Environmental, social and governance (ESG) considerations are part of calculating long term financial sustainability of infrastructure investments, according to ClearBridge Investments.
ClearBridge, which was known as RARE Infrastructure until earlier this year, takes a three-pillar approach to ESG analysis in infrastructure. The listed equities manager uses ESG to model cash flow impacts of sustainability and perform sensitivity analysis, said Shane Hurst, portfolio manager.
"Clearly, environmental factors have an impact on cashflows," Hurst said. "On the positive side, we look at the growth in renewables. On the negative side, environmental factors also have negative implications, such as looking at oil and gas projections around the world."
ClearBridge noted that as the world transitions from higher-carbon-emitting forms of energy generation to more renewable-based generation in an attempt to control climate change, they still expect natural gas to be used as a bridging fuel. However, markets around the world are starting to price in a much faster transition to renewables as renewable capacity growth grows more strongly than anticipated.
ClearBridge also notes that ESG factors that cannot be captured in cash flows may be captured through an adjustment to a cost of equity, or hurdle rate. Focusing on the cost of equity can allow global comparisons within subsectors and can also capture improvements or degradations in a company's ESG profile going forward.
Strong performance on ESG factors will impact on cost of equity for listed companies in the infrastructure sector such as utilities, Hurst said.
"Over last year to year and a half, the cost of equity has come right down as people has valued the thematic of sustainability much more strongly," Hurst said. "That causes good performance out of the names that we invest in, particularly those in the renewable area or those that are moving forward with decarbonisation over the next 20-30 years."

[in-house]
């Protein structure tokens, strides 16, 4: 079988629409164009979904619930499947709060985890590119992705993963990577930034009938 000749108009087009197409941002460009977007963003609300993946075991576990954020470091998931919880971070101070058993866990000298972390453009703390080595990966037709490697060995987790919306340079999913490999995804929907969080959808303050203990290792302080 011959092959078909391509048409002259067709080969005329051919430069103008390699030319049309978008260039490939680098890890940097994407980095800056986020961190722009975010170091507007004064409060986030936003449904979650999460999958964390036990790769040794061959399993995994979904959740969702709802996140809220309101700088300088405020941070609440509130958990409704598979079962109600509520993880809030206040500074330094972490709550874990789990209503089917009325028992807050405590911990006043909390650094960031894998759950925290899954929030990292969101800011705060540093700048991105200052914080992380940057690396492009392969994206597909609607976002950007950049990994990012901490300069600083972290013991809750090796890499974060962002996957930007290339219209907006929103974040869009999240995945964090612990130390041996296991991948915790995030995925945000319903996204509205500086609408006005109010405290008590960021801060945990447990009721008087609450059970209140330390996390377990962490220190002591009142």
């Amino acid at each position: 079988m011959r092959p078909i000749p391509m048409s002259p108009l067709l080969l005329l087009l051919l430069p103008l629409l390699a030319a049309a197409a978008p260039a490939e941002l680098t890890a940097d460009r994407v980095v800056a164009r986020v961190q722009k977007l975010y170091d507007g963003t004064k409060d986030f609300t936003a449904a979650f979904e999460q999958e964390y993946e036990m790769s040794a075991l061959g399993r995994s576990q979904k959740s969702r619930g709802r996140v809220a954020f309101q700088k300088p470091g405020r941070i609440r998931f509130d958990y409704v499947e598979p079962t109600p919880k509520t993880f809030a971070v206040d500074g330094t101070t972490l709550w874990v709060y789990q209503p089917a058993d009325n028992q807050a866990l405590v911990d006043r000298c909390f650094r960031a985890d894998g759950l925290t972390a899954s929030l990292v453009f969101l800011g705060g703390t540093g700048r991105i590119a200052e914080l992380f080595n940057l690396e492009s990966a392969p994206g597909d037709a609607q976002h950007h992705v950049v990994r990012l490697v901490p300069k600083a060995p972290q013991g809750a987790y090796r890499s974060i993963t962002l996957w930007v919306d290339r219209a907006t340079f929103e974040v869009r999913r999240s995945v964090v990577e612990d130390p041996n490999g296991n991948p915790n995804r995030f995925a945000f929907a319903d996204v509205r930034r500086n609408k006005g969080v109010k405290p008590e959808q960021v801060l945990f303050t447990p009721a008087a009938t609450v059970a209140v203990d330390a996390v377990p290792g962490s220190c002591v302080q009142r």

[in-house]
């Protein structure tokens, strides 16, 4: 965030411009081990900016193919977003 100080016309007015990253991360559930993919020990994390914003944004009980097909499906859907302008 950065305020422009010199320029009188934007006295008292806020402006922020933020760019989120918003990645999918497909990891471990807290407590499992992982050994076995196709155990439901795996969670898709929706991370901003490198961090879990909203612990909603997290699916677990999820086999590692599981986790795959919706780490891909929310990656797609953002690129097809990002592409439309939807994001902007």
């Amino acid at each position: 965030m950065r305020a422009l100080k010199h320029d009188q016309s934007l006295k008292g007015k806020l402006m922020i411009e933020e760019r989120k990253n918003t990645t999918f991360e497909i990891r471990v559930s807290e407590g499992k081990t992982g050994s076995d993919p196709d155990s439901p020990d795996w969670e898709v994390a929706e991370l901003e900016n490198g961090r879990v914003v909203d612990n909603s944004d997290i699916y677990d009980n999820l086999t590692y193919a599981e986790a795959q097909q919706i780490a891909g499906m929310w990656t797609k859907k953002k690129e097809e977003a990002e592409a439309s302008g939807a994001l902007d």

As part of this analysis, ClearBridge has constructed a scorecard approach to integrate with its research capabilities.
"We have built out our scorecard to look at a number of key factors," Hurst said. "For each of these - the E the S and the G - we look at the rating of the company now, and the rating from five years ago, we then use the third-party providers like Sustainalytics and ISS to do a temp check and as an advisor, to make sure we're not missing anything. We almost get the best of both worlds. We have the ability to really price that adequately and capture that adequately, and use the other folks for advice."
ClearBridge also uses engagement and active management with company management but also with regulators, policymakers and other key stakeholders as well as using active proxy voting.
ClearBridge noted that the advent of hydrogen as a feedstock fuel has also captured ESG attention, with technology being brought to bear to develop green hydrogen - using renewable energy to power the electrolysers that generate hydrogen fuel.
"We currently have grey and blue hydrogen, but over the next 10 years, as the cost comes down of renewable energy, we will see more green hydrogen," Hurst said. "It does impact on the companies we invest in, in that a number of gas and pipeline companies are looking at various carbon capture techniques, and how they can use blue hydrogen to their advantage, but it's in the early stages.
"What you'll see, in terms of the companies we invest in, a blending of natural gas in pipeline with hydrogen - you might get to 20% hydrogen, 80% gas. The big benefit for us, the maintenance work around this tends to be rate- based. It ends up being a positive for us."
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